Don't listen to the ones saying the proposed regulation of internet activities isn't a big deal, or that this is only about Republicans that want to dismantle CFR. They are wrong. For example, ActBlue [ed.-they are a PAC, but the more general point stands], as a company that is a bundler of coordinated contributions, would be finished, out of business, if coordination over the internet becomes regulated in accordance with the existing laws regarding expenditures. This is a huge matter that demands all of the blogosphere and netroots getting involved to create our own solution.
Today I got around to re-reading the Kollar-Kotelly ruling from 2004 that the FEC now has on its plate. Here's the PDF ruling. Shays-Meehan (the House equivalent of McCain-Fiengold) basically argued that, even though the internet was explicitly excluded from the group of 8 public communication mediums adressed, because it wasn't specifically excluded from the tagged on language, it should now be included in the regulation-- a classic end-around of the legislative body through the judicial body.
Congress deliberately excluded the internet from the communications listed (broadcast, cable, satellite, newspaper, magazine, outdoor, mailing, telephone) because the bill would have failed if the internet were included.
But included within the definition of "public communication" is the phrase "any other form of general political advertising", and that's the loophole through which Shays-Meehan argued for internet regulation. BCRA "contains no per se exclusion from the definition" of a "public communication", therefore, "any other" applies to the internet.
From there, the ruling leapt to:
...Congress intended all other forms of "general public political advertising" to be covered by the term "public communication". What constitutes "general public political advertising" in the world of the internet is a matter for the FEC to determine.The other area the ruling impacts is that of coordinated communications regulations. The FEC had excluded internet communications from the any regulation of coordinated communications. The ruling says this "violates" and "undermines" the law, and that "if a candidate or political party coordinates an expenditure with an outside person or entity, that expenditure is presumed to be aimed at assisting... [and] to allow such expenditures to be made unregulated would permit rampant circomvention of the campaign fianance laws and foster corruption or the appearance of corruption." An "expenditure" includes "anything of value made by any person for the purpose of influencing..."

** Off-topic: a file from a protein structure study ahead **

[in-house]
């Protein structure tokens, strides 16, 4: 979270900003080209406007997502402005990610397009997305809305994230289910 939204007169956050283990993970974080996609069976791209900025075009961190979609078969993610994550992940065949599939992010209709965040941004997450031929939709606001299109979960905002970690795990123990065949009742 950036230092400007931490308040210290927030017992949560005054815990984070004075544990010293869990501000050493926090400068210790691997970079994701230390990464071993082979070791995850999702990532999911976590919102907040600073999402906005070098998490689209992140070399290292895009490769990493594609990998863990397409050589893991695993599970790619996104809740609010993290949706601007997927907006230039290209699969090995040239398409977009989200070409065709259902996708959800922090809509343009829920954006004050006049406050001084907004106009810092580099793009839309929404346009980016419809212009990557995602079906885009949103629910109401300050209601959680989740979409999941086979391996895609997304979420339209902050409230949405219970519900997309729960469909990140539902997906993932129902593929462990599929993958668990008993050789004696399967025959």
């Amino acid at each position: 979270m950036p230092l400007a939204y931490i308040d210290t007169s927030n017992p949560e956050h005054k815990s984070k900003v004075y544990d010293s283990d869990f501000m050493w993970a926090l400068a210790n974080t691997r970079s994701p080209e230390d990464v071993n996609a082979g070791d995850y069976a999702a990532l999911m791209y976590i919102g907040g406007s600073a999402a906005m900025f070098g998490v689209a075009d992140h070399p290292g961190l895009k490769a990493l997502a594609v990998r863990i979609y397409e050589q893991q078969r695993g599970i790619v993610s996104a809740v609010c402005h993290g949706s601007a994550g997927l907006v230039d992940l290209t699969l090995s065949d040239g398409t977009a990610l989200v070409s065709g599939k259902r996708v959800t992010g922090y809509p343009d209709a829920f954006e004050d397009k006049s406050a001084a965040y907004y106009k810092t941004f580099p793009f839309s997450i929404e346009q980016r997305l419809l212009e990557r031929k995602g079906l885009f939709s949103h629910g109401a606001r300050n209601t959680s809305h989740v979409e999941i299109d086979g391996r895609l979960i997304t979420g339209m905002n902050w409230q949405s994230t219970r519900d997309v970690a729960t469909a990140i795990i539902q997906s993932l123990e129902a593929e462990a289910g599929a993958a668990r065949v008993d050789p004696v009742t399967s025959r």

Those two issues that the FEC now has to deliniate upon, advertising and expenditures, are where the questions need to be asked. People say, "well, we need to make sure Karl Rove can't coordinate with the Swift Boats again," but coordination means nothing without a medium of expression. That expression is through advertising and expenditures, and no matter what law comes out of that, blogs are going to fall under it's sway (we Democratic partisan blogs coordinated "value" with candidates and the Party extensively). We need to come up with examples and circumstances that show just how convoluted and confusing the idea of including the internet within regulation of coordination becomes once is moves into the expression of advertising and expenditures of value (I just looked over my last 10 frontpage posts, and found that I'd "coordinated" communications of value on 4 of them). As for advertising, regulation of "paid advertising" isn't the problem, but once the regulation becomes "general public political advertising" that can arguably include in-kind contributions like graphics, statements, even links say "go contribute".
Moving along to spelling out the solution, note that the basic underpinning the ruling used is the 1984 Chevron case, where having "clear congressional intent" decides the matter for the court, but if the court finds the law "silent" or "ambiguous" on the matter, then the court gets to decide on the validity of the FEC's interpretation. And that's the case here.
So, we will need to push for bipartisan amendments in Congress that specifically spell out what CFR applies to the internet and internet communications. Battling the FEC and the courts seems the short-term effort, but if we want to kill this judicial end-around, it's more effective to just get Congress to clarify the internet.
Regardless of what the FEC does, bloggers and the netroots should get bipartisan sponsors for a bill in the House and the Senate that specifically exempts internet communications and internet advertising from BCRA, or any form of campaign finance regulation, and then publically lobby for its passage during this term.
The Republican partisan bloggers have rightly blamed the 3 Democrats on the FEC for this matter not being appealed. But for the swift passage of Internet Exemption into law, it's going to be up to Republicans to marshall forward the bill. Democratic partisan bloggers will find the bipartisan cover easily enough, and bully any resistance along the way.